Swimming with humpback whales in Tonga is truly a special experience. This island nation is one of the very few places in the world where you are allowed in the water with humpback whales. And experiencing these large, inquisitive and mild-natured animals in the unique setting of the Tongan archipelago is pretty unique!
Often referred to as gentle giants. Simply being in the water with humpback whales is an incredible, if initially somewhat overwhelming, experience.
Whale Hunting to Whale Swimming…
When the King of Tonga banned whaling completely in 1978 it was a quite unpopular decision. Because in a country that has virtually no industry and where subsistence living is the norm. Remittances from expatriate Tongans are a principal source of income. And so the humpback whales were perceived as a plentiful natural resource that provided valuable additional sustenance and income.
Despite on-going pressure from some sections of the population (together with targeted influence from the main whaling nations…). The ban on whaling has stayed in place and given the increasing revenue from whale watching in Tonga it is unlikely (hopefully…) it will ever be rescinded.
It has been estimated that each humpback that returns to Tonga every year of its 45-50 year lifespan is worth US$1m in whale-watching revenue. Clearly demonstrating that live whales are considerably more valuable than dead ones!
Swimming with Humpback Whales – Rules of Engagement
The government granted the first permits for whale watching in Tonga in 1992. And somewhat controversially authorized operators to conduct in-water “swim-with” encounters. Quite why they took that big step is not known, but the probability is that it was done to give Tonga a competitive advantage.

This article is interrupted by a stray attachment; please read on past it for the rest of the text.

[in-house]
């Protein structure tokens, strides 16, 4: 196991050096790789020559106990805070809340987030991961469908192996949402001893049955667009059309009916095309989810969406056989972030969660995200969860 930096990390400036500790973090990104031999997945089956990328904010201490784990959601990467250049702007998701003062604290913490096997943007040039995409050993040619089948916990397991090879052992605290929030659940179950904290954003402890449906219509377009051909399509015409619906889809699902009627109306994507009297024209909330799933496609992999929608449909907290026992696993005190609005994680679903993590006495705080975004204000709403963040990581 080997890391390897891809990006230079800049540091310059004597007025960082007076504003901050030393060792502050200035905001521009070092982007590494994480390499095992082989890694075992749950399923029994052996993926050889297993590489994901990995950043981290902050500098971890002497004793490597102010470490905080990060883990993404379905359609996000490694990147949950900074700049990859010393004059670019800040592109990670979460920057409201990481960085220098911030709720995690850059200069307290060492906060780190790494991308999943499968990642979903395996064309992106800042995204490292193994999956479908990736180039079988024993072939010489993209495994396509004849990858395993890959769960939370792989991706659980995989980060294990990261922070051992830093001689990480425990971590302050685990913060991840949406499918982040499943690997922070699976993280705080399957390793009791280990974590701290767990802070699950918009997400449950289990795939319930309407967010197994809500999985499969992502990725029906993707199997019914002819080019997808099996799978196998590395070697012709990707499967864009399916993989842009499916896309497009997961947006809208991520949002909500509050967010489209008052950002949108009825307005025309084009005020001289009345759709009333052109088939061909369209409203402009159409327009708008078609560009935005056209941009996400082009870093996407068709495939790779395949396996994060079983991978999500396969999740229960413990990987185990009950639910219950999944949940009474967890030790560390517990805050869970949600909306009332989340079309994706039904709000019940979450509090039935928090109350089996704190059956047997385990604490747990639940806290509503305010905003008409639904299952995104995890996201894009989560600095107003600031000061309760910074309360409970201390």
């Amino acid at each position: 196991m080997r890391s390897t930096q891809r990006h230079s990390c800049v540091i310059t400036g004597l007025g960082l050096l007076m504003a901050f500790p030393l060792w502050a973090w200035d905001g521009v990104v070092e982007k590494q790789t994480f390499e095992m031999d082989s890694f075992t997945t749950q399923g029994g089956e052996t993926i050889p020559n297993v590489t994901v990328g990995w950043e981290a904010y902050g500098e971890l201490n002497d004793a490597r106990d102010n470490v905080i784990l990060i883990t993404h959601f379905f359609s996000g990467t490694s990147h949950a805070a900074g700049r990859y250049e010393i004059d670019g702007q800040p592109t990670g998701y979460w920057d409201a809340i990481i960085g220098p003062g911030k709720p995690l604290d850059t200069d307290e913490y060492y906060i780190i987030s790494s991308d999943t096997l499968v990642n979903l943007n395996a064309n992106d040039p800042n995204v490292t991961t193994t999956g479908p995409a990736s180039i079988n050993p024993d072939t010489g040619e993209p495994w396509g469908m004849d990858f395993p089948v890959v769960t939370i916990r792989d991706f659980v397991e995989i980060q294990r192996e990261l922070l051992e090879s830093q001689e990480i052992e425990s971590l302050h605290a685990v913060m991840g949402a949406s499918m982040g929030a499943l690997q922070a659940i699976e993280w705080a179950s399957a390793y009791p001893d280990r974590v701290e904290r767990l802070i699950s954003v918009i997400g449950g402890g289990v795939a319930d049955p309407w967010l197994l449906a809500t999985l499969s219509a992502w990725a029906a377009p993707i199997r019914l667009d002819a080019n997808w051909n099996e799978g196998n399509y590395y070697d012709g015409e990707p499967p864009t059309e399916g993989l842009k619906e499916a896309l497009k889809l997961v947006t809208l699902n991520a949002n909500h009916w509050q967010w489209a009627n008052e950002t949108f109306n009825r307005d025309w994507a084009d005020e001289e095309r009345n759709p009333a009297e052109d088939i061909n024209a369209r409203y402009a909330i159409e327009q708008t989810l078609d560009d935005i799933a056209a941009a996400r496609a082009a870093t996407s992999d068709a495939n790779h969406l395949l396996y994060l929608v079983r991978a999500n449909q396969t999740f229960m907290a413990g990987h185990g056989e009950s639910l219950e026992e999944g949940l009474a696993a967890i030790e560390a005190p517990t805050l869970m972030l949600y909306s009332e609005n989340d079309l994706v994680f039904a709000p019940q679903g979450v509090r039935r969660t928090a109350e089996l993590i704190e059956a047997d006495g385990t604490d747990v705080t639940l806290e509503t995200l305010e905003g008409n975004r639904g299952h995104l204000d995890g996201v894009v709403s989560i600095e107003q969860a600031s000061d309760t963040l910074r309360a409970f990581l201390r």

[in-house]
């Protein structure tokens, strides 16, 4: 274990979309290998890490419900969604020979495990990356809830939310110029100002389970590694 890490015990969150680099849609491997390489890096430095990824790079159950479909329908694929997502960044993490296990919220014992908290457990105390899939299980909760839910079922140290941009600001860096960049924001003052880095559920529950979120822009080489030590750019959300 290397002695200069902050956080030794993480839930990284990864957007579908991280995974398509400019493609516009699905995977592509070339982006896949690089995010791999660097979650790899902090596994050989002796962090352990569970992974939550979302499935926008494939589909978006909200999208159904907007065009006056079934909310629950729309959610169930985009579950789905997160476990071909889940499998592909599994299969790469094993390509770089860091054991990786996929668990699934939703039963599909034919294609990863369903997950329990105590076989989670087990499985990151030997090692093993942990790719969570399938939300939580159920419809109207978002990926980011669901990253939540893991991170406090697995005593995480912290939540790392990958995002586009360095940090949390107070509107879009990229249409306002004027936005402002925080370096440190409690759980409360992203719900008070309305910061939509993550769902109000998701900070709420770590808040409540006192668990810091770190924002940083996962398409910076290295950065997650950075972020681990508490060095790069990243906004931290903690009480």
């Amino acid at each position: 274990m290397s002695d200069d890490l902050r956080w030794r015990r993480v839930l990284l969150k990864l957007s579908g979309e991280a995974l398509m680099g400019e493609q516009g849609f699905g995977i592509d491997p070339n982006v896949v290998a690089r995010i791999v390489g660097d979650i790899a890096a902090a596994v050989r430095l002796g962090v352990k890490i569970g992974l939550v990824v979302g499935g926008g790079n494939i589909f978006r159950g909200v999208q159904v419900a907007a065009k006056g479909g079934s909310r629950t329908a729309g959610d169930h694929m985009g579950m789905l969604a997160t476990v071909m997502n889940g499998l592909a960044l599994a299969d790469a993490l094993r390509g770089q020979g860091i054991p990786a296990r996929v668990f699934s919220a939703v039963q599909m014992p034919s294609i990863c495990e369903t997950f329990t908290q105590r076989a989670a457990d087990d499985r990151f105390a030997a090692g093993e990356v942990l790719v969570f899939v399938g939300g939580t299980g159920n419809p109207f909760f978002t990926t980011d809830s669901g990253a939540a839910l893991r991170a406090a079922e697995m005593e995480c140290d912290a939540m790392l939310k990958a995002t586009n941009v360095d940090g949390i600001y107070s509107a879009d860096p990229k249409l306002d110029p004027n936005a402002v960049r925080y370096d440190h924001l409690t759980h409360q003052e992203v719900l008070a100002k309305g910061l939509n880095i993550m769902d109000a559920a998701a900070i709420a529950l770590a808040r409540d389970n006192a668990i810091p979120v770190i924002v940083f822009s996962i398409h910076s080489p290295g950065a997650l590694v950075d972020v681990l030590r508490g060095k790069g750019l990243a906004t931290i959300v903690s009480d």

Tonga is a long way from everywhere and lacks the cachet of Fiji (it’s closest neighbour tourism wise) and its posh resorts. So offering a unique wildlife experience like swimming with the humpbacks makes a lot of sense from a marketing angle.
However what does it do to the whales? Many have made the point that given the slow recovery rate of the “Tongan Tribe” there are valid concerns that such interaction stresses them – particularly the mothers and their calves.
There are a very clear set of rules and regulations in place for whale watching and whale swimming in Tonga.
They govern the number of boats that can be near the humpbacks. How close they can go, how long they can stay and the overall interaction with the animals.
As such those rules and regulations are very clear. But the counter argument is that they rely on self-regulation and nobody is out on the water checking…
My experience was that the rules are followed. My guide, together with the crew that supported him, really did care about the welfare of the whales. Particularly the mothers and their calves.
Any signs of stress at our presence in the water was the cue to immediately back off and leave them alone.
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